A popular choice among those wanting to lose weight, diet soda may be viewed by some as a healthier choice than drinking sugared sodas. Some may believe that drinking fewer calories will promote a slimmer waistline. However, it appears that drinking diet soda may present unnecessary health risks, including the risk of heart problems, diabetes, obesity and kidney disorders.
According to the MSNBC article "Zero calories, same great taste (and heart risks)," drinking one or more diet soda per day doubles your risk of heart attack and stroke.
According to Dr. Ramachandran Vasan of the Boston University School of Medicine, one diet soda a day leads to a 50 percent higher chance of developing metabolic syndrome. Metabolic syndrome is a condition that leads to health problems such as high blood pressure and most often, excessive fat around the waist area.
One might assume that the lack of calories in diet soda may be helpful in losing weight. However, research suggests that drinking diet soda could actually contribute to obesity. Dr. Vasan claims that drinking at least one diet soda per day increases your chance of obesity by 31 percent. Why is this so? One theory presented by Dr. Vasan is that drinking diet soda may actually increase your desire to eat sweets. In addition, some people may believe they can eat more calories during their day because they chose a diet soda over a regular one. However, Dr. Vasan tells MSNBC that the reason behind diet soda's link to obesity is still not fully understood.
Diabetes and Aspartame
Dr. Vasan explains that metabolic syndrome also increases one's chance of developing diabetes. Nevertheless, some people who are already diabetic may already drink diet soda because they cannot have sugared sodas. The trade off is that in avoiding sugar they are often ingesting aspartame instead. Although FDA-approved, the safety of aspartame is still in question, and some consumers report symptoms such as headaches and stomach conditions related to aspartame consumption.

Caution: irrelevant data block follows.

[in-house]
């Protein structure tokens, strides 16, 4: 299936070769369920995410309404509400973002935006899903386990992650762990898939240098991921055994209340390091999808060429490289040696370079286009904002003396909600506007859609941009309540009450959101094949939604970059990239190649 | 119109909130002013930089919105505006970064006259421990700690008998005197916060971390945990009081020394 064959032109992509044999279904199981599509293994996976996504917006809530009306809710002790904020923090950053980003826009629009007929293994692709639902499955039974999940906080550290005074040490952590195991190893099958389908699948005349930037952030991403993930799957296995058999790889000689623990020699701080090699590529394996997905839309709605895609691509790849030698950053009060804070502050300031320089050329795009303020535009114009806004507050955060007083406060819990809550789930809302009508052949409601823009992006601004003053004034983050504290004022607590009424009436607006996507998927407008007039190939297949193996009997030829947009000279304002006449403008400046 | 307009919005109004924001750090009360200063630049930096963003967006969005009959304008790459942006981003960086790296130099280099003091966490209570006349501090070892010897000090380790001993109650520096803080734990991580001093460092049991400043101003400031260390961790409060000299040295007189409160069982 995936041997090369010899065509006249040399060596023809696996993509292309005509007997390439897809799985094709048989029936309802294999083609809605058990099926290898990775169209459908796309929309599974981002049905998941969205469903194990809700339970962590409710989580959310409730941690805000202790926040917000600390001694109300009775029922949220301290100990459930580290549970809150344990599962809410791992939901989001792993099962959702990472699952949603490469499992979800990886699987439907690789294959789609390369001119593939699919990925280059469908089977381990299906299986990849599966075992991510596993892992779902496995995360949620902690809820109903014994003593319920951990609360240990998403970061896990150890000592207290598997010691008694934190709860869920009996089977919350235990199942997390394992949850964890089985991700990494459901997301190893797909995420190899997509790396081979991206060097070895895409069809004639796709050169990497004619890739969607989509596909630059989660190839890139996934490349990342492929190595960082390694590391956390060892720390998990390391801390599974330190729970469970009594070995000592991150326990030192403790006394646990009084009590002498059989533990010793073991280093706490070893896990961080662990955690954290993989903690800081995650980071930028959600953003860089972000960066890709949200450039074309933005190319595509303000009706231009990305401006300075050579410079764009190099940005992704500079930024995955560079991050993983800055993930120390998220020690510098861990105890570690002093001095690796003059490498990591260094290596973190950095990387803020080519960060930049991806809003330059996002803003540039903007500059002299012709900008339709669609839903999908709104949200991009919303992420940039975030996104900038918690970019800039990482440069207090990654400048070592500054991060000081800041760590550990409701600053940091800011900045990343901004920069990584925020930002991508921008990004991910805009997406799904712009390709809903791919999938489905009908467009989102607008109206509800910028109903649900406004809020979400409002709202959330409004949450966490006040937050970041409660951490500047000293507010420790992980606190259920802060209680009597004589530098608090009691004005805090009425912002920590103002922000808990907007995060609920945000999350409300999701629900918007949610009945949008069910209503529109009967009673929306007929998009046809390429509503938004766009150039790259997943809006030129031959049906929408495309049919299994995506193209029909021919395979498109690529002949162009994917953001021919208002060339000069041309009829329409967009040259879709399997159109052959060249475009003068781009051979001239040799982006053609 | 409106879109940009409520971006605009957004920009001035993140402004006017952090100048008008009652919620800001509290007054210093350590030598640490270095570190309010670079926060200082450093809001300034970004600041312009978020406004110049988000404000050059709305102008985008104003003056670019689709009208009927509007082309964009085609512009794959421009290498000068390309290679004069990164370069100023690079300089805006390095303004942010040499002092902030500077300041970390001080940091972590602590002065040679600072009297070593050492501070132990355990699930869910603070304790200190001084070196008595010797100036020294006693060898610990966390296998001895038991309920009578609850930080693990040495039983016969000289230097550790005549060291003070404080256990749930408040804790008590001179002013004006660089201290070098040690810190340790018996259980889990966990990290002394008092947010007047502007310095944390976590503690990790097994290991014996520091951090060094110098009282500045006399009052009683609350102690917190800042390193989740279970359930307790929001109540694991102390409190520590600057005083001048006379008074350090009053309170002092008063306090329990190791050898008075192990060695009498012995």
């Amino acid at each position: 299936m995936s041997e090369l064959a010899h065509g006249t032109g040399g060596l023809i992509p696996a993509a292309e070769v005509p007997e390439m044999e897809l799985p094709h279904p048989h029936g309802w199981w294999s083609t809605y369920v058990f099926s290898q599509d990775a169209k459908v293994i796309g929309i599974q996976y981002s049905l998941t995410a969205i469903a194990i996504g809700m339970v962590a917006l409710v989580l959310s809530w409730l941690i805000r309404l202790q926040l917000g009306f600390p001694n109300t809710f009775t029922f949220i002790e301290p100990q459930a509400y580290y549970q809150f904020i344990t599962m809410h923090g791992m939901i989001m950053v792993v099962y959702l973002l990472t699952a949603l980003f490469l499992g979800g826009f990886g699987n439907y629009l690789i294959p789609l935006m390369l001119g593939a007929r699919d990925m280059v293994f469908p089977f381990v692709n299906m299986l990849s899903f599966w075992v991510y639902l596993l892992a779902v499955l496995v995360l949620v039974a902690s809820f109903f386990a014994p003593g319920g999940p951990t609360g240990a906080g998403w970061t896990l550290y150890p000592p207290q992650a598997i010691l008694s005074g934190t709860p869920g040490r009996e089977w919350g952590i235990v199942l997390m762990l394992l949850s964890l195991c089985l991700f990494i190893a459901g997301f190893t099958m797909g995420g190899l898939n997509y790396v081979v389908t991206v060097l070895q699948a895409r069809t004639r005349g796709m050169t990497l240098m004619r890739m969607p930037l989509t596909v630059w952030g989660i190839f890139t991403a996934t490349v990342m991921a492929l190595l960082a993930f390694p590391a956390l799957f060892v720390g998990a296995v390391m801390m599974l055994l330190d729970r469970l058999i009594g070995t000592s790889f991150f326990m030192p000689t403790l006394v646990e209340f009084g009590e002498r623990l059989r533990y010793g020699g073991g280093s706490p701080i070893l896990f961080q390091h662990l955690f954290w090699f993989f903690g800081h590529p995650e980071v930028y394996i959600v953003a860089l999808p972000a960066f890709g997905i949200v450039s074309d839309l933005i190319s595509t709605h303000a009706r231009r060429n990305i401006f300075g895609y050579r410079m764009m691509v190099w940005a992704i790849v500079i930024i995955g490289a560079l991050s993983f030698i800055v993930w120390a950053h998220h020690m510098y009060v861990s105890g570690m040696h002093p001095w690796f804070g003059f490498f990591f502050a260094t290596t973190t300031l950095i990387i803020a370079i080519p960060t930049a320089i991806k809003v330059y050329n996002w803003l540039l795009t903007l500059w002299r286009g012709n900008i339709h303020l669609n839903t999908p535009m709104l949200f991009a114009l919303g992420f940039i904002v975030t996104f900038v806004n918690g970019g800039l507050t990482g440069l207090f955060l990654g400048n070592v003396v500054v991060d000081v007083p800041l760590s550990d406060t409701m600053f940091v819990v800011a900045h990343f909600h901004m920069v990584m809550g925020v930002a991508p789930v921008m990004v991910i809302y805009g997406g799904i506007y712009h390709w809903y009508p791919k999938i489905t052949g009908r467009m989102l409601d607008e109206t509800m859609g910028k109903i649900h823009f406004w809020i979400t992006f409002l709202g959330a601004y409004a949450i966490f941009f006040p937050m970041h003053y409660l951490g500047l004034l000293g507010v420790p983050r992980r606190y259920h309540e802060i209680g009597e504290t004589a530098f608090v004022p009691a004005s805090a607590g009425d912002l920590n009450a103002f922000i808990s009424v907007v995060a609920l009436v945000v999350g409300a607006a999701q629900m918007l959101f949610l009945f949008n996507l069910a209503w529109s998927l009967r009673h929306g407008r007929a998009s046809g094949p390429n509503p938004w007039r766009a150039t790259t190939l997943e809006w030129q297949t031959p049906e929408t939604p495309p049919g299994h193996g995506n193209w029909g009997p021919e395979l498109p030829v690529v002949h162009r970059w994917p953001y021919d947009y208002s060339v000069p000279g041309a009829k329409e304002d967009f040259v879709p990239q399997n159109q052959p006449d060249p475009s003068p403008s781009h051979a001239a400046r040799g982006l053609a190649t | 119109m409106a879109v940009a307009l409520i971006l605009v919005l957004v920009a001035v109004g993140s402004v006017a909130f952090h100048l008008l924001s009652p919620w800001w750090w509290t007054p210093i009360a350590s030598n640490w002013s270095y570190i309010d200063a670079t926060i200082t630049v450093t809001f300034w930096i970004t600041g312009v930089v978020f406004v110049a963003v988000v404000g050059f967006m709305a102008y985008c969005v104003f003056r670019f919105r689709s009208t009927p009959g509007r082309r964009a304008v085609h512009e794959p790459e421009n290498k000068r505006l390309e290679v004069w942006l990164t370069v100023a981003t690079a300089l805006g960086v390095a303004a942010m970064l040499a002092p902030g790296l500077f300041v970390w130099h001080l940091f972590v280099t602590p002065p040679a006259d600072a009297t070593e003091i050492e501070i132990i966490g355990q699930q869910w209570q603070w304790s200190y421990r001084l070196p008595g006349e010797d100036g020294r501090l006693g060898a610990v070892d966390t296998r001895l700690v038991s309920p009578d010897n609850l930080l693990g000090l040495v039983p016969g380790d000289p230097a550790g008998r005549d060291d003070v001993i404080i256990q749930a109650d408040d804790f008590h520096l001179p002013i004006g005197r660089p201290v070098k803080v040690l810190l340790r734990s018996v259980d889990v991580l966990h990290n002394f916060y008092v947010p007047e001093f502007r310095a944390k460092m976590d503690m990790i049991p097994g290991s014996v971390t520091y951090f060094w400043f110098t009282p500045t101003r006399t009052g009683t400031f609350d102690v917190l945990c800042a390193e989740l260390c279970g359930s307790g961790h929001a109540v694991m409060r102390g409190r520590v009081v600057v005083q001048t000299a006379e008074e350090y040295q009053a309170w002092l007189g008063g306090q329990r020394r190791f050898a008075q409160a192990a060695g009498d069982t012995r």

An 11 year study conducted in 1989 by Kidney Specialist Dr. Julie Lin of Brigham Women's Hospital in Boston and published in the "Nurses Health Study" showed that high sodium levels and artificial sweeteners found in diet soda are associated with a decline in proper kidney function. The food and drink of all participants were monitored to determine links between food and drink choices and overall health. Although other factors such as high blood pressure and diabetes may have been a contributing factor, it was determined that diet soda may inhibit overall kidney function and lead to kidney scarring over time.
Found naturally in protein-rich foods, phenylalanine is a chemical also found in diet soda. The FDA requires makers of diet soda containing phenylalanine to post a warning on their product. However, according to Dr. Katherine Zeratsky of the Mayo Clinic, most people should not be concerned with a moderate intake of phenylalanine. She adds that the warning is intended for people who have phenokytnuria, or PKU, which means their body is unable to process phenylalanine. Should an individual have this condition and not realize it, drinking diet soda could be very risky for their health.